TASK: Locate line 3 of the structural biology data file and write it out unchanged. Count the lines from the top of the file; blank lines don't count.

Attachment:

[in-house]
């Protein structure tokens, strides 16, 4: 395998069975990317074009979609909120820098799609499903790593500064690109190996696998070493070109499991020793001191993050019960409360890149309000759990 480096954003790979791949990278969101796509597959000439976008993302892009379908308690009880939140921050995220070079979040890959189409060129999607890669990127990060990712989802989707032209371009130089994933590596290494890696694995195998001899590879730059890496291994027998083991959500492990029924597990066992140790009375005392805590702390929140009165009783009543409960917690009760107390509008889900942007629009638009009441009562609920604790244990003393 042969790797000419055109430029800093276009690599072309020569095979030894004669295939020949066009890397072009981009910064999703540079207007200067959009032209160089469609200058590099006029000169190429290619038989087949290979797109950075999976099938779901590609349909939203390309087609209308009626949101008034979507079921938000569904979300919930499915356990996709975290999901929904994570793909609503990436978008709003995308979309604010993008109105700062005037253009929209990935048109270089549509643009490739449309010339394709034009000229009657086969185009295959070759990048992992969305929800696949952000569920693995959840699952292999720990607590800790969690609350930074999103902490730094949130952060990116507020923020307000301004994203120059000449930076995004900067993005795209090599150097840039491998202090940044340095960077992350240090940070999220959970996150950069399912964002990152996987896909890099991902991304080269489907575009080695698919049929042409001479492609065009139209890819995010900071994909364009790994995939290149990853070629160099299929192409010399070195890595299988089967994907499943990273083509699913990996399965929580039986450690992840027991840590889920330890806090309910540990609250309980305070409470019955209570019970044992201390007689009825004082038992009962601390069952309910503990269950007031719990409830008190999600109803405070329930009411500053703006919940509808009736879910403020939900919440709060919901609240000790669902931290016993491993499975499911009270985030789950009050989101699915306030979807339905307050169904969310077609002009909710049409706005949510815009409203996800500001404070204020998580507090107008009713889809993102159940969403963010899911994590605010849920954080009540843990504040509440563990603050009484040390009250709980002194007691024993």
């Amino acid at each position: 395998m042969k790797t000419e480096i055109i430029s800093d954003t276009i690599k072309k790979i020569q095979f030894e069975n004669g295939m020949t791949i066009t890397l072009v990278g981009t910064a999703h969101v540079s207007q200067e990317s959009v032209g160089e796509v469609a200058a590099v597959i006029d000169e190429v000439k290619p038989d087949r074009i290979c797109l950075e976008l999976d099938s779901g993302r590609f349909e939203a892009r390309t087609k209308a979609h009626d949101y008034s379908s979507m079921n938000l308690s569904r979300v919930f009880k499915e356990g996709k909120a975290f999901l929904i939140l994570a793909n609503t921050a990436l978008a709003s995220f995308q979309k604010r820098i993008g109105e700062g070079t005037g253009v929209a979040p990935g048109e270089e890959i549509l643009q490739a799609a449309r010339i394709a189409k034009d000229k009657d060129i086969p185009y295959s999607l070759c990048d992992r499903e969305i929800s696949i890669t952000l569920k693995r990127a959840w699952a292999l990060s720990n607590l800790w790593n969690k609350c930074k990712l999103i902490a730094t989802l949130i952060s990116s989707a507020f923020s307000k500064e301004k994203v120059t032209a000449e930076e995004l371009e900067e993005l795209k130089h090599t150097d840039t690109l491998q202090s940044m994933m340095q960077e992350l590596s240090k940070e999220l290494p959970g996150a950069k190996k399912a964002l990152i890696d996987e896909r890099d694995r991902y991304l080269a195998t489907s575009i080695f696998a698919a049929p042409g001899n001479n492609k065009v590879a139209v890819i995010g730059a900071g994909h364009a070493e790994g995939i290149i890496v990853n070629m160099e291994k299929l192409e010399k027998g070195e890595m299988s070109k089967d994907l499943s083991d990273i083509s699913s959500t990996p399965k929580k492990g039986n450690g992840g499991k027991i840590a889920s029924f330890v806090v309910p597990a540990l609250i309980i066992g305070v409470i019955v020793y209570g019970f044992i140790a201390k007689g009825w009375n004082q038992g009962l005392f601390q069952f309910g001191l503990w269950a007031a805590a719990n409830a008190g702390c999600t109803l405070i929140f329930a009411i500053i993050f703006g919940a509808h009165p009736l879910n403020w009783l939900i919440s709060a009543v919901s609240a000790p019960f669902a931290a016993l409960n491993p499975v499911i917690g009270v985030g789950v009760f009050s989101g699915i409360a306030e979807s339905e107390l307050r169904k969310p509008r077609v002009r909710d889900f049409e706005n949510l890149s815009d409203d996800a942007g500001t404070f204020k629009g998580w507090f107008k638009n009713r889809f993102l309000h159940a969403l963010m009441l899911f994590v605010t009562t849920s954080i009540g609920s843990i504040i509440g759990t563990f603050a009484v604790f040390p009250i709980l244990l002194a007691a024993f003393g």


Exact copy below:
């Amino acid at each position: 395998m042969k790797t000419e480096i055109i430029s800093d954003t276009i690599k072309k790979i020569q095979f030894e069975n004669g295939m020949t791949i066009t890397l072009v990278g981009t910064a999703h969101v540079s207007q200067e990317s959009v032209g160089e796509v469609a200058a590099v597959i006029d000169e190429v000439k290619p038989d087949r074009i290979c797109l950075e976008l999976d099938s779901g993302r590609f349909e939203a892009r390309t087609k209308a979609h009626d949101y008034s379908s979507m079921n938000l308690s569904r979300v919930f009880k499915e356990g996709k909120a975290f999901l929904i939140l994570a793909n609503t921050a990436l978008a709003s995220f995308q979309k604010r820098i993008g109105e700062g070079t005037g253009v929209a979040p990935g048109e270089e890959i549509l643009q490739a799609a449309r010339i394709a189409k034009d000229k009657d060129i086969p185009y295959s999607l070759c990048d992992r499903e969305i929800s696949i890669t952000l569920k693995r990127a959840w699952a292999l990060s720990n607590l800790w790593n969690k609350c930074k990712l999103i902490a730094t989802l949130i952060s990116s989707a507020f923020s307000k500064e301004k994203v120059t032209a000449e930076e995004l371009e900067e993005l795209k130089h090599t150097d840039t690109l491998q202090s940044m994933m340095q960077e992350l590596s240090k940070e999220l290494p959970g996150a950069k190996k399912a964002l990152i890696d996987e896909r890099d694995r991902y991304l080269a195998t489907s575009i080695f696998a698919a049929p042409g001899n001479n492609k065009v590879a139209v890819i995010g730059a900071g994909h364009a070493e790994g995939i290149i890496v990853n070629m160099e291994k299929l192409e010399k027998g070195e890595m299988s070109k089967d994907l499943s083991d990273i083509s699913s959500t990996p399965k929580k492990g039986n450690g992840g499991k027991i840590a889920s029924f330890v806090v309910p597990a540990l609250i309980i066992g305070v409470i019955v020793y209570g019970f044992i140790a201390k007689g009825w009375n004082q038992g009962l005392f601390q069952f309910g001191l503990w269950a007031a805590a719990n409830a008190g702390c999600t109803l405070i929140f329930a009411i500053i993050f703006g919940a509808h009165p009736l879910n403020w009783l939900i919440s709060a009543v919901s609240a000790p019960f669902a931290a016993l409960n491993p499975v499911i917690g009270v985030g789950v009760f009050s989101g699915i409360a306030e979807s339905e107390l307050r169904k969310p509008r077609v002009r909710d889900f049409e706005n949510l890149s815009d409203d996800a942007g500001t404070f204020k629009g998580w507090f107008k638009n009713r889809f993102l309000h159940a969403l963010m009441l899911f994590v605010t009562t849920s954080i009540g609920s843990i504040i509440g759990t563990f603050a009484v604790f040390p009250i709980l244990l002194a007691a024993f003393g």